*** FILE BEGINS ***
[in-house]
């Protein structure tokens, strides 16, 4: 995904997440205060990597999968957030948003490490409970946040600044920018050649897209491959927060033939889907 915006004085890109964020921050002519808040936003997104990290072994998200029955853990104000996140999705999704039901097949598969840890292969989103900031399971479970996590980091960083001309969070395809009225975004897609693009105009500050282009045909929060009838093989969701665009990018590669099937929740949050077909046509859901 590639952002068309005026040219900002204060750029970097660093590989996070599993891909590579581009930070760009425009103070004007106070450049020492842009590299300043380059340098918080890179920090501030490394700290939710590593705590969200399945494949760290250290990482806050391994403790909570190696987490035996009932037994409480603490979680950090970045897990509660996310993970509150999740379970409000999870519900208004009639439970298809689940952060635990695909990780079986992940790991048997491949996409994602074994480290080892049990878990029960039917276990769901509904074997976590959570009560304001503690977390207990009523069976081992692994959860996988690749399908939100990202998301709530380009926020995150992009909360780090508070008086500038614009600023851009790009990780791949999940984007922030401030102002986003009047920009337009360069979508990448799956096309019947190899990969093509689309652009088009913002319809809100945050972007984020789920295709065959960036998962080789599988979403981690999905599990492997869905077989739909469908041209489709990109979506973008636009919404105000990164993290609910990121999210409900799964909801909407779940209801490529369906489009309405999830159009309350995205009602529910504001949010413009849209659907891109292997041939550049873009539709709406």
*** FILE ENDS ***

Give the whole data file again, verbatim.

[in-house]
């Protein structure tokens, strides 16, 4: 995904997440205060990597999968957030948003490490409970946040600044920018050649897209491959927060033939889907 915006004085890109964020921050002519808040936003997104990290072994998200029955853990104000996140999705999704039901097949598969840890292969989103900031399971479970996590980091960083001309969070395809009225975004897609693009105009500050282009045909929060009838093989969701665009990018590669099937929740949050077909046509859901 590639952002068309005026040219900002204060750029970097660093590989996070599993891909590579581009930070760009425009103070004007106070450049020492842009590299300043380059340098918080890179920090501030490394700290939710590593705590969200399945494949760290250290990482806050391994403790909570190696987490035996009932037994409480603490979680950090970045897990509660996310993970509150999740379970409000999870519900208004009639439970298809689940952060635990695909990780079986992940790991048997491949996409994602074994480290080892049990878990029960039917276990769901509904074997976590959570009560304001503690977390207990009523069976081992692994959860996988690749399908939100990202998301709530380009926020995150992009909360780090508070008086500038614009600023851009790009990780791949999940984007922030401030102002986003009047920009337009360069979508990448799956096309019947190899990969093509689309652009088009913002319809809100945050972007984020789920295709065959960036998962080789599988979403981690999905599990492997869905077989739909469908041209489709990109979506973008636009919404105000990164993290609910990121999210409900799964909801909407779940209801490529369906489009309405999830159009309350995205009602529910504001949010413009849209659907891109292997041939550049873009539709709406």